Smith's state application was dismissed as time-barred, pursuant to LA. CODE CRIM. P. art. 930.8A (West 1997), which imposed a three-year limit for filing such applications.2 Article 930.8A allows a Louisiana state court to consider the merits of a prisoner's untimely application if, inter alia, "[t]he application alleges, and the petitioner proves or the state admits, that the facts upon which the claim is predicated were not known to the petitioner or his attorney", or the application raises a claim that is "based upon a final ruling of an appellate court establishing a theretofore unknown interpretation of constitutional law and petitioner establishes that this interpretation is retroactively applicable to his case, and the petition is filed within one year of the finality of such ruling". See LA. CODE CRIM. P. art. 930.8A(1) and (2).


On its face, article 930.8A is arguably a time-based procedural filing requirement of the sort which, under Villegas, would render an application dismissed on that basis as having been not "properly filed". See Villegas, 184 F.3d at 469 ("a properly filed application is one submitted according to the state's procedural requirements, such as the rules governing ... the time and place of filing" (emphasis added; internal quotation marks and citation omitted)). On the other hand, article 930.8A, like the Texas successive writ statute at issue in Villegas, does not impose an absolute bar to filing; instead, it limits the state court's ability to grant relief.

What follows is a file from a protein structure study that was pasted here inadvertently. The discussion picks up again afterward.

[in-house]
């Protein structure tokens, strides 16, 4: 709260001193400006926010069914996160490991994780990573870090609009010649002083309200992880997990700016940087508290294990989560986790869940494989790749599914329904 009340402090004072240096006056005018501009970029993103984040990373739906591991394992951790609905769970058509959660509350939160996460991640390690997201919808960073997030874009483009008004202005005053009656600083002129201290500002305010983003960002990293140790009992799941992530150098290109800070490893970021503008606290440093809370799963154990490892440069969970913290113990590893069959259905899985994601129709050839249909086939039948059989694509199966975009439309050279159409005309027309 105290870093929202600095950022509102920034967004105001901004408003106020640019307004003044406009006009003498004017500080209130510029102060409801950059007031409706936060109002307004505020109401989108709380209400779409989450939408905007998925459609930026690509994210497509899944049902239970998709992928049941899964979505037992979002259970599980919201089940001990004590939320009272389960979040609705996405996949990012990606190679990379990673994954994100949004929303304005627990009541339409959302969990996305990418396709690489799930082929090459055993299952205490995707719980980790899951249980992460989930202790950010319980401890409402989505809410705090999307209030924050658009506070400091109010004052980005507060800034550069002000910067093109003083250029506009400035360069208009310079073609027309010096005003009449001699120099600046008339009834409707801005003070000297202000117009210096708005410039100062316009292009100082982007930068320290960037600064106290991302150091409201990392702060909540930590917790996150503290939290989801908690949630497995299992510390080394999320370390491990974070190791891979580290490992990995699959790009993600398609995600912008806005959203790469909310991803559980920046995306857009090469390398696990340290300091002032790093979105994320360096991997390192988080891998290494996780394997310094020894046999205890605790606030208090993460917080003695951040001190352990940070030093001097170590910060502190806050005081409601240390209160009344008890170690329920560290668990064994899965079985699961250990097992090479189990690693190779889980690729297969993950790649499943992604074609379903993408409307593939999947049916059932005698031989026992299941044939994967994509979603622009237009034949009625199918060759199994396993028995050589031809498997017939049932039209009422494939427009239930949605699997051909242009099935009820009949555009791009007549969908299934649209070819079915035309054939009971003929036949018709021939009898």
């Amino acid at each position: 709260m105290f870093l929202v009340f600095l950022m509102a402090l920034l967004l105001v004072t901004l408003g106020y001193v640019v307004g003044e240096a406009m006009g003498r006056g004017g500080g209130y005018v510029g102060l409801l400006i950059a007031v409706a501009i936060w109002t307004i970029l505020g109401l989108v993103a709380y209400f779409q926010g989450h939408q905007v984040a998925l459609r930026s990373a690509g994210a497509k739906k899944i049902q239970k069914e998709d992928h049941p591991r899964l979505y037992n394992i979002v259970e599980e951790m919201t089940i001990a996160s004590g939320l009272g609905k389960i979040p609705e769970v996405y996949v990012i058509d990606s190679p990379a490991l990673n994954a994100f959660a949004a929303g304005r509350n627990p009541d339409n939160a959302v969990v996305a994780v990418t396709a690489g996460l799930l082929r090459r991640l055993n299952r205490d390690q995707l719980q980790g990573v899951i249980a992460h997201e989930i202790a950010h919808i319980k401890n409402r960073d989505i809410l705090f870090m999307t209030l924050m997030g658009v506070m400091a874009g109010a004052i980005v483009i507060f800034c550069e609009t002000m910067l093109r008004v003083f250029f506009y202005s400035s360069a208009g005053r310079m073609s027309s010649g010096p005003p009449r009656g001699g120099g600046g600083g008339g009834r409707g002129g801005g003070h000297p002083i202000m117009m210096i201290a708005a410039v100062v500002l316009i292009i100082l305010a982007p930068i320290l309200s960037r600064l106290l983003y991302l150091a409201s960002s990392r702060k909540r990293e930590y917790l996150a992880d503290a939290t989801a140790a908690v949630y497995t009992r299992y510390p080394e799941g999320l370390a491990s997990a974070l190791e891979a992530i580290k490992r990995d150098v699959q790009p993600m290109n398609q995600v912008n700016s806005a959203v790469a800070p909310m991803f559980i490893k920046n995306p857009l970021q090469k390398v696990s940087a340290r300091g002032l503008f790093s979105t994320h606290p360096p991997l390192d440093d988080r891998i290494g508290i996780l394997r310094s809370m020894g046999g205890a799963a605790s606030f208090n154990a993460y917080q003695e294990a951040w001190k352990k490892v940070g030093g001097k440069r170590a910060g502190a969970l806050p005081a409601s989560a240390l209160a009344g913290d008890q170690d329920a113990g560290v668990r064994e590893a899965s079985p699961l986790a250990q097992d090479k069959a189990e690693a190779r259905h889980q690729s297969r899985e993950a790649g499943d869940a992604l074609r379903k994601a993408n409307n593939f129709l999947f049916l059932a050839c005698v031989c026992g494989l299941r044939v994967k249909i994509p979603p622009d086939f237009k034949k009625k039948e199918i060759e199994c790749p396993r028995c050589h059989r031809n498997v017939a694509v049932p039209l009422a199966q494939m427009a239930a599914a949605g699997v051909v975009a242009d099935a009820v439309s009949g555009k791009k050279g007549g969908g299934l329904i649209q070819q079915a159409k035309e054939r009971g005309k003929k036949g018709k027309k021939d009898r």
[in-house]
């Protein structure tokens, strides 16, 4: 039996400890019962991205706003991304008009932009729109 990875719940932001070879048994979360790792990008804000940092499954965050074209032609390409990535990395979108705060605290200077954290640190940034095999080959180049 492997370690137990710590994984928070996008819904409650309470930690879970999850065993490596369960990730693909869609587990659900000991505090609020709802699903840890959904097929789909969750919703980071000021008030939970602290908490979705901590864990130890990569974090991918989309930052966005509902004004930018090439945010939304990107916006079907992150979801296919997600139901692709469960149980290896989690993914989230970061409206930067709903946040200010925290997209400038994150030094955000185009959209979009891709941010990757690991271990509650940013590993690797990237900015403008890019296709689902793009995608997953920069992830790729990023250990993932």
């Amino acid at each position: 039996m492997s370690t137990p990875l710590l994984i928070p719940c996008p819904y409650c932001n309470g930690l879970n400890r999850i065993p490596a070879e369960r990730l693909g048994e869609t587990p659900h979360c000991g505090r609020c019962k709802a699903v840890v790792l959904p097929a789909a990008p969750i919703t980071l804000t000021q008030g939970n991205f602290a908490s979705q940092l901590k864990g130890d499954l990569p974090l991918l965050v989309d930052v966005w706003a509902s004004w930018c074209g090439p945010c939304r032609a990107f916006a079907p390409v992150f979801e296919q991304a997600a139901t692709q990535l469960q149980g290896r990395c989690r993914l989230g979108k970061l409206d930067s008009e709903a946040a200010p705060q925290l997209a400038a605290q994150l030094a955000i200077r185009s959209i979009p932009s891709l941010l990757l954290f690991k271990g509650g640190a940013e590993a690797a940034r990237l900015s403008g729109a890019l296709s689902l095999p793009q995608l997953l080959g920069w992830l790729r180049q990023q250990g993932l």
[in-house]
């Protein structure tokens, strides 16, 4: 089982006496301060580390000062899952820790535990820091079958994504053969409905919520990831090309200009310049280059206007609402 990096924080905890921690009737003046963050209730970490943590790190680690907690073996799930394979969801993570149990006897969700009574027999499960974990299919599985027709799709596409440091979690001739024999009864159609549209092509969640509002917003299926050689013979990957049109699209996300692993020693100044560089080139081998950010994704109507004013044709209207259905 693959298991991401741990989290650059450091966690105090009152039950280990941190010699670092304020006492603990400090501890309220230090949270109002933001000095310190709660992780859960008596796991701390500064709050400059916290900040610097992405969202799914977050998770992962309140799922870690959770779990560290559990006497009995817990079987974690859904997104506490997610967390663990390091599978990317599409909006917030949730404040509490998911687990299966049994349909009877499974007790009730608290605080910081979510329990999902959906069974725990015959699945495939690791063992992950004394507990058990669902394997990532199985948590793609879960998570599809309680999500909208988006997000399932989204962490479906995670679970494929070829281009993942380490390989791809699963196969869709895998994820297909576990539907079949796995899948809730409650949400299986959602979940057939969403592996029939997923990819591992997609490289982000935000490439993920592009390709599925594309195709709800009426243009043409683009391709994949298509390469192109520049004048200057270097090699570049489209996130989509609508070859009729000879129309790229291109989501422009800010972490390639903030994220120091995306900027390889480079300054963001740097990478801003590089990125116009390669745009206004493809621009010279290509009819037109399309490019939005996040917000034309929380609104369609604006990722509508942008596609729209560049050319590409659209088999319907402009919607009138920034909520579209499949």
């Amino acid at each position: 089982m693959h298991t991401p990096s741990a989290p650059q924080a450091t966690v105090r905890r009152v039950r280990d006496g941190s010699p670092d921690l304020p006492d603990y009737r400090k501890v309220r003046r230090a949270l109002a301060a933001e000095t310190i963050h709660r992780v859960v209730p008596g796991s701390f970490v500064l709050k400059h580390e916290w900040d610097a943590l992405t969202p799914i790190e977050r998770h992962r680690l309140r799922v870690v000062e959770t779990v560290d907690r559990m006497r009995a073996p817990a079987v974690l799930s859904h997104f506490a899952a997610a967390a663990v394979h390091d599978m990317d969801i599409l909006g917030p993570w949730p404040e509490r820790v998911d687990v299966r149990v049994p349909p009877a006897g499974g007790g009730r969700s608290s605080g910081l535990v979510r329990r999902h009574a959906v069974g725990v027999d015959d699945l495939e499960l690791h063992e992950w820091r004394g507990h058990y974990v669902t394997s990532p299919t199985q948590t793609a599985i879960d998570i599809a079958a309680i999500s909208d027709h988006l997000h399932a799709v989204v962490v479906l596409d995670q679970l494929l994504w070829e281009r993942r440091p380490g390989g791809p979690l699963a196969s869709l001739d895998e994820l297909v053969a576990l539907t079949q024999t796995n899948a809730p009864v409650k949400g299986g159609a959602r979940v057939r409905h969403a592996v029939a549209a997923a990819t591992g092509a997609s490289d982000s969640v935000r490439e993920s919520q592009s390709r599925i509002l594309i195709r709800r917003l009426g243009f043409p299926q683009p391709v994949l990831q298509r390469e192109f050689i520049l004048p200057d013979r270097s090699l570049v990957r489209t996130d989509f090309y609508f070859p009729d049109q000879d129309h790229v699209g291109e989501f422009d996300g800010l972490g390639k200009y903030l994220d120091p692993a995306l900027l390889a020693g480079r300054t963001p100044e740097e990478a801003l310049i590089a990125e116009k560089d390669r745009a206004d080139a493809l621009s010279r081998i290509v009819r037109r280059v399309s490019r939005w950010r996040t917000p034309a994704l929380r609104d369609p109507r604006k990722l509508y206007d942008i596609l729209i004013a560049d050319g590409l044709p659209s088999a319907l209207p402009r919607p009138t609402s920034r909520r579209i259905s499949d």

Under article 930.8A, Louisiana courts will accept a prisoner's application for filing and review it to determine whether any of the statutory exceptions to untimely filing are applicable. If the untimely application does not fit within an exception, the state court will dismiss it. See State v. Parker, 711 So. 2d 694, 695 (La. 1998) (denying untimely application for post-conviction relief because statutory exceptions inapplicable).


Because the procedure established by article 930.8A is virtually identical to that under TEX. CODE CRIM. P. art. 11.07, 4, we conclude that, consistent with Villegas, Smith's state application, although ultimately determined by the state court to be time-barred, nevertheless was "properly filed" within the meaning of 2244(d)(2). Accordingly, the one-year period for seeking federal habeas relief was tolled during the pendency of that state application, making timely the federal application filed in January 1998.



For the foregoing reasons, the judgment is VACATED, and the case is REMANDED for further proceedings.




Smith signed the application on 5 December 1997. It was filed in the Middle District of Louisiana on 6 January 1998, and transferred to the Eastern District by order dated 9 January 1998.


In 1999, the filing period for such applications was reduced to two years. See LA. CODE CRIM. P. art. 930.8A (West Supp. 2000).